Rock Out With The Nod Bang

In our years here on Hackaday, we’ve seen our fair share of musical hacks. They even have their own category! (Pro Tip – you can find it under the drop down menu in the Categories section). But this one takes the cake. [Andrew Lee] is a student at New York University who had a task of creating a project for his physical computing class. In about 60 days time; he went from dinner napkin sketch to working project. The project is quite interesting – he’s made an instrument that plays music as you move your head.

It works as you would expect. An accelerometer in the user’s headphones feed data to an arduino. There are four (3D printed of course) buttons that are used to select the the type of audio being played. The operation goes as such:

  1. Press button.
  2. Bang head.

[Andrew] speaks of a particular satisfaction of hearing the music play in sync with the rhythm of head movement.  Be sure to check out the video below to see the Nod Bang in action.

 

7 thoughts on “Rock Out With The Nod Bang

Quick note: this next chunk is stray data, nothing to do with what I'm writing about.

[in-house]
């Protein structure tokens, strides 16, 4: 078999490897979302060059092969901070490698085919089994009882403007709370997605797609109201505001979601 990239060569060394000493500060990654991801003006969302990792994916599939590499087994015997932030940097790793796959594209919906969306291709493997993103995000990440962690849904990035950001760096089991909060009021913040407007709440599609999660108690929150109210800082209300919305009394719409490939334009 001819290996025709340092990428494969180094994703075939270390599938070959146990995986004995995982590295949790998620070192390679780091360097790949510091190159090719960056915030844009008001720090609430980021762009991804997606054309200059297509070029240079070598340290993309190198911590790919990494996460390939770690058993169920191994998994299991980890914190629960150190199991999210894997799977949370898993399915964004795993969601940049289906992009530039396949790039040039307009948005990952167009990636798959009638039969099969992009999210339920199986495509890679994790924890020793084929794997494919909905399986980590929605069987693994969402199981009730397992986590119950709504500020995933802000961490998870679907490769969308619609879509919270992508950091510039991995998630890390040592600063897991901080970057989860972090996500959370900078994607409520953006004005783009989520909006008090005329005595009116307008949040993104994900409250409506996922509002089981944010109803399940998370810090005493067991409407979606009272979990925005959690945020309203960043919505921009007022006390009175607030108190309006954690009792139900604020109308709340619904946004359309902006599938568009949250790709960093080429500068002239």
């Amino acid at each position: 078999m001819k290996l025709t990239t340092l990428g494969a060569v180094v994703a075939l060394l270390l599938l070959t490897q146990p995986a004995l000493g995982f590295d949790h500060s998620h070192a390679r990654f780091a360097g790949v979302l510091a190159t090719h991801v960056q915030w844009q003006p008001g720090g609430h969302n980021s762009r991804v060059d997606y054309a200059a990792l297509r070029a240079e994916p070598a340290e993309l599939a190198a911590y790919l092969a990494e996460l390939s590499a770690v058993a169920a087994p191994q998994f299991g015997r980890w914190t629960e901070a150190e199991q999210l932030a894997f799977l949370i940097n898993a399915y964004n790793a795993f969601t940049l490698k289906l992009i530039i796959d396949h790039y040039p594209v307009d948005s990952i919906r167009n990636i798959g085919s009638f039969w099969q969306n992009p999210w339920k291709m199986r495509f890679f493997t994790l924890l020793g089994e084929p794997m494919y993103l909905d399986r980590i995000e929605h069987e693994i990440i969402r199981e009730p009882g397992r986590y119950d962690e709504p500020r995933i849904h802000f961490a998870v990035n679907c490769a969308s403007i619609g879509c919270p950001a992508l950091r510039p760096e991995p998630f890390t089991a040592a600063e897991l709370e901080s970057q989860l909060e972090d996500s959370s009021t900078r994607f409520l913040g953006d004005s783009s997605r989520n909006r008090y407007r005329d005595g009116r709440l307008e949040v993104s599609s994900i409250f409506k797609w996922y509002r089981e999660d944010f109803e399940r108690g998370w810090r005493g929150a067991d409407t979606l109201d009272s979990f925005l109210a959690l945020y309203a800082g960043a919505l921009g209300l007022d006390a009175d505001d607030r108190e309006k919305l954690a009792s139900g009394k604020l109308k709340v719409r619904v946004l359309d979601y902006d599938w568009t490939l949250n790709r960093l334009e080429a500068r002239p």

1. A great start. I can immediately see that always having to nod to drive the beat will get old pretty fast, but an easy upgrade would be to use nods to set the beat (like tap timing that already exists in many music apps). With the beat set, the head would then be free to add embellishments, emphasis, extra beats, etc.

    Additional accelerometers could harness other motions (sideways, head turn) as additional control parameters.

    Rock on!

    1. Could also detect an arpeggio beat from the head nod (while holding down a button) and then use that to trigger the sounds instead of the head nod. kind of like tapping out a rhythm but keeping your hands free,

  2. The style of music could be controlled by the ferocity of the head nod.
    A gentle nod would provide elevator music through to full full bodied head banging for metal.

    The biggest advantage for me is that I would always be nodding along in time :)

  3. Get rid of the buttons and make different vectors different sounds. When I dance I often bop joints and foot work in a full drum kit way. If I had sensors at all those places I could play away. There are shoes that have been set up to be triggers in midi setups.

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